IF YOU GO
What: Timeless musical about a boy, a girl and a wall between them
When: 8 p.m. Tuesday-Saturday, 2 p.m. Wednesday & Sundays through May 5
Where: 2267 1st Street, Fort Myers
Information: (239) 332-4488, floridarep.org
Something else: Best availability after April 18
On the Web: Sign up to receive more theater news from the Stage Door blog via email.
Call. Now. Get tickets to the Florida Rep production of "The Fantasticks." There's a reason the show has been running for decades in New York. Jason Parrish finds every one of them in this magical dreamscape that celebrates the whimsical fantasy of love. Seven weeks, then gone, like fragile dreams.
You, dear readers, will love the show. Florida Rep's usual well-heeled opening audience cooed in delight, sighed in wonder and clapped in joy and sheer merriment at streamers and confetti, the bask of moonlight and the banging of a drum. The smooth glissando of a harp evokes a garden, washed in lunar rays, the rapid tapping of piano keys the gallop of brigands.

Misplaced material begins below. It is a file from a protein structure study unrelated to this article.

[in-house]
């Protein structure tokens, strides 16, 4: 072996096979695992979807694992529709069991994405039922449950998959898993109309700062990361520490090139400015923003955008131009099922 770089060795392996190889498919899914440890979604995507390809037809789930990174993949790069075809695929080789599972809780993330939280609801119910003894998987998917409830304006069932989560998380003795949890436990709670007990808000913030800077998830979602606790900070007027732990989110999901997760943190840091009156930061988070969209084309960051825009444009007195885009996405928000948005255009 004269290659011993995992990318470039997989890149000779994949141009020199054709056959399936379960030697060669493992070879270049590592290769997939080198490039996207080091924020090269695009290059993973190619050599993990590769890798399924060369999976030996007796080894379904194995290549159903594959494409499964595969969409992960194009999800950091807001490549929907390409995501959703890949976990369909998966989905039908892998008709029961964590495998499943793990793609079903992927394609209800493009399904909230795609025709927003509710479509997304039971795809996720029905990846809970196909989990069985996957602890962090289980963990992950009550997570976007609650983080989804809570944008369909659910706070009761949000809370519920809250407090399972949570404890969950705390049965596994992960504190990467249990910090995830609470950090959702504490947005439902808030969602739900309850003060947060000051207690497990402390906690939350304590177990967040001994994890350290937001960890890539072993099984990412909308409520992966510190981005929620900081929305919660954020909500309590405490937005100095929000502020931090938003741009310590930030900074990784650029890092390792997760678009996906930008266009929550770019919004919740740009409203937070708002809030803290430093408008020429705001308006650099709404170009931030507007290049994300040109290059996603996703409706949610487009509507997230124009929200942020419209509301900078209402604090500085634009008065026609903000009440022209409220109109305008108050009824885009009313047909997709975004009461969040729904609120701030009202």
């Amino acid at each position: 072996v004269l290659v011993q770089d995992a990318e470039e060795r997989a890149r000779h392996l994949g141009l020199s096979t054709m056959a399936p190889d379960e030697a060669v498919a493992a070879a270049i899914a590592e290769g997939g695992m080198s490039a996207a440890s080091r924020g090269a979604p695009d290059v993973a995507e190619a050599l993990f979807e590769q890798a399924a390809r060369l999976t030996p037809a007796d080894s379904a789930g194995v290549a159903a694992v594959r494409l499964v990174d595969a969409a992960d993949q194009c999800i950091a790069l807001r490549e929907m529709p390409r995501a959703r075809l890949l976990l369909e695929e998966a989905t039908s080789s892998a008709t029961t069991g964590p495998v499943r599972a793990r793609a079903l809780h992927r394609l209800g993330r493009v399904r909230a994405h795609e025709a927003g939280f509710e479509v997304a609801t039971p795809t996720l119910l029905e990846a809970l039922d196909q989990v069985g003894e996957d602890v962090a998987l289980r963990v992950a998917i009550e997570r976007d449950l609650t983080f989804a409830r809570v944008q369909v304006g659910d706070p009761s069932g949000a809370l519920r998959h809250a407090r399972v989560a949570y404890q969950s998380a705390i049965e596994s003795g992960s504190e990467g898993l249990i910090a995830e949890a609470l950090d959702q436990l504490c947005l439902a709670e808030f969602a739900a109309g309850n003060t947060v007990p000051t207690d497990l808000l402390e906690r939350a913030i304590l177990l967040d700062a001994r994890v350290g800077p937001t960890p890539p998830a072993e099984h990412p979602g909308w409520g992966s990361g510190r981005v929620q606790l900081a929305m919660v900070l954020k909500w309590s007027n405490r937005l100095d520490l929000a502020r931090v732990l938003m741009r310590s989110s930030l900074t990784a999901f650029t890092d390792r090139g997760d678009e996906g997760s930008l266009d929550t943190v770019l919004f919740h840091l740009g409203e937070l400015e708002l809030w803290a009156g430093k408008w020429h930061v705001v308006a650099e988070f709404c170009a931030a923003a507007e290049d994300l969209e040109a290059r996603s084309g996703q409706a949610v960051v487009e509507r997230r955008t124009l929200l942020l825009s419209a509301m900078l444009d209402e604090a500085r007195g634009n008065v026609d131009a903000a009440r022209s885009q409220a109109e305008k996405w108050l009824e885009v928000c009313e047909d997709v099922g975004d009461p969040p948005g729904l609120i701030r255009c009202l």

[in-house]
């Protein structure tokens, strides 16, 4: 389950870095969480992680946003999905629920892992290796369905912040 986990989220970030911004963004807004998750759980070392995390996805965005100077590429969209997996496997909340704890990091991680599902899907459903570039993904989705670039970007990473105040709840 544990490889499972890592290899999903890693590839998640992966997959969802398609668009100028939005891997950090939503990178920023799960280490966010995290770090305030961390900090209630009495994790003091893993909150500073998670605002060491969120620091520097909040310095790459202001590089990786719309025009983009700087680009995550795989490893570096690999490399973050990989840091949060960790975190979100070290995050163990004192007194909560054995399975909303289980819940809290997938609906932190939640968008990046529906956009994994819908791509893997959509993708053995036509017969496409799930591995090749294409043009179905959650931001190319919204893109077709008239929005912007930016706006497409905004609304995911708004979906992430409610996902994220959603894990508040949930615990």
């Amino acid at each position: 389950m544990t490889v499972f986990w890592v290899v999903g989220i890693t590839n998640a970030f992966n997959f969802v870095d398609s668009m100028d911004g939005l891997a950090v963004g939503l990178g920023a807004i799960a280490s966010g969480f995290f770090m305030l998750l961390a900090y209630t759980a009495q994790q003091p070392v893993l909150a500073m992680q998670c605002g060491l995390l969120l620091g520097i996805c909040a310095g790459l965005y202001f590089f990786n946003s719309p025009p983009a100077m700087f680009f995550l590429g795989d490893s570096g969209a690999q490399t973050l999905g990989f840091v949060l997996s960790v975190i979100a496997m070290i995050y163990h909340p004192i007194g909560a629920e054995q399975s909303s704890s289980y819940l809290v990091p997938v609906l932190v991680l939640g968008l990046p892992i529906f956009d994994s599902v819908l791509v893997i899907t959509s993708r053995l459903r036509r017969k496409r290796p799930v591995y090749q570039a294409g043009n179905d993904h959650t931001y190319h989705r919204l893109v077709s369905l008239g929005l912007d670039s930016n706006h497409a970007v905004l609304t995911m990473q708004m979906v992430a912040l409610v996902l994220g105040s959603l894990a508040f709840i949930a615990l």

"The Fantasticks" tells of silly fathers who plotted and built a wall between their gardens to make their children fall in love. El Gallo stages an abduction, allowing the boy to rescue the girl. The wall falls as moonlight romances bloom. Under the harsh glare of sunlight, the families bicker; the boy leaves. Only after the children experience the world can true happiness reign.
Gorgeous. Evocative. Well-acted. Sung even better. Subtle where it needs to be, over the top in exactly the right spots. The dads, doing an old-school ragtime-ish shuffle. Innovative staging that transforms the ArtStage Studio Theatre into a three-quarter thrust space, with wide aisles for battles, dances and more. I repeat, you're gonna love it.